This summer has seen yet another striker unveiled in the claret and blue of West Ham, as the club announced Javier Hernandez’s return to English football. At £16 million, the 96-cap Mexican seems to be a bargain compared to many other signings made in the summer of 2017.
Hammers fans are salivating at the prospect of their own baby-faced assassin, remembering the Little Pea’s goal-scoring exploits in the red of Manchester United between 2010 and 2014. Neutrals also hope he can make an impact – I know of a few people who have been waiting for the deal to be completed so that they can stick him straight into their fantasy football teams.
But some are wary of placing too much expectation on the striker. For one, no longer is he baby-faced, now a 29-year-old who is running out of time to prove he is can be a top striker in Europe. But, more troublingly, it is well documented that Hernandez becomes the 33rd striker signed by co-owners Gold and Sullivan since January 2010, and that 20 of those strikers have failed to score more than three goals for the club. Amongst those strikers were some recognisable names: Benni McCarthy, Robbie Keane Nikica Jelavic and Simone Zaza were all proven strikers who failed to break the three-goal mark for the Hammers.
The story of Zaza’s spell at the club last season should inspire particular concern from those wishing Chicharito well. Zaza joined in the summer of 2016, to much fanfare, for a €5 million loan fee from Juventus. A promising Italian international, Zaza had consistently found the net in Serie A with Sassuolo and Juventus. Having missed a crucial penalty for Italy at Euro 2016, the move to the Premier League should have been a chance to kick-start the next stage of his career. However, after 8 league appearances and 0 goals, Zaza returned to Italy. A loan spell at Valencia for the second half of the season saw a return of 6 goals from 18 La Liga matches, sealing a permanent move this summer. The issue was not Zazza. It was West Ham.
It should not be ignored that the only sides that enjoyed fewer touches in the opposition box last season than West Ham were West Brom and Burnley. Michail Antonio top scored for the Hammers last season with 9 goals, his ability to score goals increasingly proven at the top level. What we have to recognise is that the Hammers did not just lack a decent present in the box, they lacked a decent supply to the players there.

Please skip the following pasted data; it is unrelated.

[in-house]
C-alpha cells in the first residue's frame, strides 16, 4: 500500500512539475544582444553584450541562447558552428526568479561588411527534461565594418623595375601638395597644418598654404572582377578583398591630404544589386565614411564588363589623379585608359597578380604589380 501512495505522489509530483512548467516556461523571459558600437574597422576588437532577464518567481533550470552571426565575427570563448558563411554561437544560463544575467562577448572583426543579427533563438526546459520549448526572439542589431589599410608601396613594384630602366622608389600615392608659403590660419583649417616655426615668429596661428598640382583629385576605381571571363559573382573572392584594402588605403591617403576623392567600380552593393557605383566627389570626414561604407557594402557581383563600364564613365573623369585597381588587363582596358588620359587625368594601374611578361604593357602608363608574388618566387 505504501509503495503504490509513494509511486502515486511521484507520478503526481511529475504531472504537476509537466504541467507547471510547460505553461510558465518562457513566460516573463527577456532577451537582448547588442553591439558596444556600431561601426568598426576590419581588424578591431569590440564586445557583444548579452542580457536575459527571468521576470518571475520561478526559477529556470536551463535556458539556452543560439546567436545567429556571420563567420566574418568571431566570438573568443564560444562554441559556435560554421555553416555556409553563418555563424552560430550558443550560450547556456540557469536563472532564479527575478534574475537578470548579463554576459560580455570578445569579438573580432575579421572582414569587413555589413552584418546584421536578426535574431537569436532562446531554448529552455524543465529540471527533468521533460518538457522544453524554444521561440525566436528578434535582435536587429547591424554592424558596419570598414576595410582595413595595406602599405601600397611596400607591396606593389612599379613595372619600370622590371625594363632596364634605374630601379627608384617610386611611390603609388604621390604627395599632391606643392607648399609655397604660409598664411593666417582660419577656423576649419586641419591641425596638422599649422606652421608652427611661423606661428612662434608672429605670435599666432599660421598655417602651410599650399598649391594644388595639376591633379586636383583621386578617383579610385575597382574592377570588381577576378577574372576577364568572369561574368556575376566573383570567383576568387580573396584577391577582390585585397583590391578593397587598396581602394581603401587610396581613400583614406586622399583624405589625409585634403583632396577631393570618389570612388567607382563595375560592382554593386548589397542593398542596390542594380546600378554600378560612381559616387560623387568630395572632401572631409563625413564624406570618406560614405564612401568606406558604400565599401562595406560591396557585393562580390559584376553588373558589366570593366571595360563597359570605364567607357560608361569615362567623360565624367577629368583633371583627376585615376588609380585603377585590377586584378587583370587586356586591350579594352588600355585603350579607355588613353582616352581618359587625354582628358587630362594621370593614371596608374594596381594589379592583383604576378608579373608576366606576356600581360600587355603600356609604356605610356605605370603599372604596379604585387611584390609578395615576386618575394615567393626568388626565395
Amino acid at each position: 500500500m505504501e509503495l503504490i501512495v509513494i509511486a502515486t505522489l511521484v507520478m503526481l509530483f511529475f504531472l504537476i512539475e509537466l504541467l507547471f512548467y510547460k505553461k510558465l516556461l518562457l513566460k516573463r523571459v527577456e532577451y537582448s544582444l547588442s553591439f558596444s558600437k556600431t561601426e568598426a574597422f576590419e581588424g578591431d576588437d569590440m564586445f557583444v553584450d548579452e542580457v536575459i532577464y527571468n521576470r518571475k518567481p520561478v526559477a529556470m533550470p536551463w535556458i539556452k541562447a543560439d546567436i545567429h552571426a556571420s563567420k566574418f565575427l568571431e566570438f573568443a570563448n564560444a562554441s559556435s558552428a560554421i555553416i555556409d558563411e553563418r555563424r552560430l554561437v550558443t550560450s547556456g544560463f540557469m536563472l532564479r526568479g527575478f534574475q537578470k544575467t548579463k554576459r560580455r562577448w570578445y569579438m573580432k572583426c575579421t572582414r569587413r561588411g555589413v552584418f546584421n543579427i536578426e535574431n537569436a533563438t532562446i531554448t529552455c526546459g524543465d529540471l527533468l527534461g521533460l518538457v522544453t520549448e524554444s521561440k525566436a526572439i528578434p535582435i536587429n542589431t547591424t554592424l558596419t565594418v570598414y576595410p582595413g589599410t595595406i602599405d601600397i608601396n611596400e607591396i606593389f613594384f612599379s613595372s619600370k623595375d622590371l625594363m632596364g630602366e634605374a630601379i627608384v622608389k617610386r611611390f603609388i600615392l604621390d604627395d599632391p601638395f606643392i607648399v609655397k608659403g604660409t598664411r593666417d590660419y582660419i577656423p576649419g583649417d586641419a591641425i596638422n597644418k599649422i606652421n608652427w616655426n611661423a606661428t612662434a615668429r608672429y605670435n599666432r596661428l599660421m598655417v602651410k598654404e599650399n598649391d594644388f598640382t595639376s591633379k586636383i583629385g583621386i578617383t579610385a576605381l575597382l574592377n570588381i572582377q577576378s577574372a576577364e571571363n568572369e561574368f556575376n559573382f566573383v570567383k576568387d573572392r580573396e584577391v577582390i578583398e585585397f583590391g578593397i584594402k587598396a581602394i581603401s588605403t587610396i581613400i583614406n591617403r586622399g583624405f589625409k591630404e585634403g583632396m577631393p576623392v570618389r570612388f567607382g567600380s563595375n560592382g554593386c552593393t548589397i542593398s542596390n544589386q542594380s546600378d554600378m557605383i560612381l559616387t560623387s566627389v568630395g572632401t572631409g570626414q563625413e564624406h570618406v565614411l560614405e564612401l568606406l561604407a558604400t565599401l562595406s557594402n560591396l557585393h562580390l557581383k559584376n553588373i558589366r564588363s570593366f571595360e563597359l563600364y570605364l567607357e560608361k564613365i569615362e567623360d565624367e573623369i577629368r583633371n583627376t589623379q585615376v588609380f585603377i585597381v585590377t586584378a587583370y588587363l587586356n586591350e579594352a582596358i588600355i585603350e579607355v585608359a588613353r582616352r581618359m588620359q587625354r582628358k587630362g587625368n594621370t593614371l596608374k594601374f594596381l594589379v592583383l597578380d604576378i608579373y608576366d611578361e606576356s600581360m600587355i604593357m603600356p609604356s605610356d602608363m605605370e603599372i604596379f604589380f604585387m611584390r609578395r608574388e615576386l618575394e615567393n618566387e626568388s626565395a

But undoubtedly that lack of quality of supply is exacerbated by the lack of a top-quality striker: maybe a decent goal-poacher is the missing piece of the West Ham puzzle? If the Hammers continue to get few touches in the box, then a poacher with a high percentage of shot conversion would surely help.
If that is the case, then is Javier Hernandez the missing piece? In his first 3 seasons at Man Utd the striker reached double figures in the league, but after the retirement of Sir Alex Ferguson fell out of favour. In the 2013-14 season Hernandez only scored 4 goals from 21 shots in 24 league appearances, his shot conversion rate dropping to below 20%. This lead to a high-profile loan move to Real Madrid, where Chicharito also struggled for game time, scoring 7 goals from 30 shots in 23 league games. In each of those 2 seasons the Mexican managed less than 900 minutes of action – a signal that he would struggle for playing time at a top club.
It was following those two seasons that Chicharito moved to Germany and Bayer Leverkusen in order to get more frequent playing time. The move paid off and 17 goals from 28 games followed in Hernandez’s first season. The Mexican’s second season was a relative disappointment, with 11 goals from 26 games.
Reaching double figures in an injury-disrupted season may not seem like a bad achievement, particularly as the Hammers did not have a single player reach that milestone last season. However, Chicharito’s all-important shot conversion was down and his increased injury-proneness could be a bad sign. Is there a risk that the Mexican goal-scorer is passed his peak? The answer is not yet clear. For this transfer to be a success, that is not good enough. West Ham need a consistent striker if they are to improve on their position last season: Andy Carroll already holds the position of disappointing potential star in their squad.
While this gamble may not appear too expensive in terms of fee, the club-record wages afforded to Hernandez mean that the club could be doing more damage than splurging cash on one expensive fee. What the Hammers could be doing is spiralling the wage demands of potential stars: £140,000-a-week on this striker means that if Hernandez is another flop, the club may have to pay even higher to a more consistently proven goal-scorer.
It is undeniable that Hernandez comes with pedigree. But whether he can be the kind of player who takes a club like West Ham to the next level is left to be seen.
All stats provided by Opta.